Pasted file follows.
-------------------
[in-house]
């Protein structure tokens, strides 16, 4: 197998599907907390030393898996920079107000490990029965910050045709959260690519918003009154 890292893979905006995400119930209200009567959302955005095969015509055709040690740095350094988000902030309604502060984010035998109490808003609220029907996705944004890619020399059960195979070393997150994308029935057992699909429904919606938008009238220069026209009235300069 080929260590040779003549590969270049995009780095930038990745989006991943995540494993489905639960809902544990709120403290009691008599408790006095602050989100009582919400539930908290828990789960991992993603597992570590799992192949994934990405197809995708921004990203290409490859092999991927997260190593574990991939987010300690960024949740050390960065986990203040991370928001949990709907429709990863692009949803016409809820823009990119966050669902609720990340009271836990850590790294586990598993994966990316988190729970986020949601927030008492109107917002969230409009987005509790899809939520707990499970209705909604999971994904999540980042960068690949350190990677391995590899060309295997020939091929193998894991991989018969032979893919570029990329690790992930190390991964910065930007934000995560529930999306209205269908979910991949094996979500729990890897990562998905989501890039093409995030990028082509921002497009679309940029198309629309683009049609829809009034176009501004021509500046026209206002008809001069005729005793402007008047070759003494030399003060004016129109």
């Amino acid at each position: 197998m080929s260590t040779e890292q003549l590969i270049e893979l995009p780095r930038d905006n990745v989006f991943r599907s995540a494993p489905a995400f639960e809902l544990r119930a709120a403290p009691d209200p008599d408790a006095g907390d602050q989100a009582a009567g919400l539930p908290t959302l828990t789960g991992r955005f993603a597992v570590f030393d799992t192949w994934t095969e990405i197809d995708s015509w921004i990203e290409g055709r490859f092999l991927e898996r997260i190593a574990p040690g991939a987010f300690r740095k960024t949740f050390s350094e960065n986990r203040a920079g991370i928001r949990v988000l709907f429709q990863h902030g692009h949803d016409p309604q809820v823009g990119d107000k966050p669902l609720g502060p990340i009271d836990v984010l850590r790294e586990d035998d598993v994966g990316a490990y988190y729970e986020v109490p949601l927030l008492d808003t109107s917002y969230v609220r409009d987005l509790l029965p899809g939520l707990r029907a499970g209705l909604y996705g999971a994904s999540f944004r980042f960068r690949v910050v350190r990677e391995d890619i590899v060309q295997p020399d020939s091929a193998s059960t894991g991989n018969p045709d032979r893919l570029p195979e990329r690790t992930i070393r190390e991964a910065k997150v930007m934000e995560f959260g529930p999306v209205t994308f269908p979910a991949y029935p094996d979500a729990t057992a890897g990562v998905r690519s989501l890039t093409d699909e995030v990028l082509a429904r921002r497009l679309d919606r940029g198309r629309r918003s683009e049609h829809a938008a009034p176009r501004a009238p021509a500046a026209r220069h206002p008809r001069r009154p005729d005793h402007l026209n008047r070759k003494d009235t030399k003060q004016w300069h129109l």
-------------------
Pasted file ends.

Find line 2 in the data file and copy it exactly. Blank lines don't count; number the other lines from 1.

């Protein structure tokens, strides 16, 4: 197998599907907390030393898996920079107000490990029965910050045709959260690519918003009154 890292893979905006995400119930209200009567959302955005095969015509055709040690740095350094988000902030309604502060984010035998109490808003609220029907996705944004890619020399059960195979070393997150994308029935057992699909429904919606938008009238220069026209009235300069 080929260590040779003549590969270049995009780095930038990745989006991943995540494993489905639960809902544990709120403290009691008599408790006095602050989100009582919400539930908290828990789960991992993603597992570590799992192949994934990405197809995708921004990203290409490859092999991927997260190593574990991939987010300690960024949740050390960065986990203040991370928001949990709907429709990863692009949803016409809820823009990119966050669902609720990340009271836990850590790294586990598993994966990316988190729970986020949601927030008492109107917002969230409009987005509790899809939520707990499970209705909604999971994904999540980042960068690949350190990677391995590899060309295997020939091929193998894991991989018969032979893919570029990329690790992930190390991964910065930007934000995560529930999306209205269908979910991949094996979500729990890897990562998905989501890039093409995030990028082509921002497009679309940029198309629309683009049609829809009034176009501004021509500046026209206002008809001069005729005793402007008047070759003494030399003060004016129109």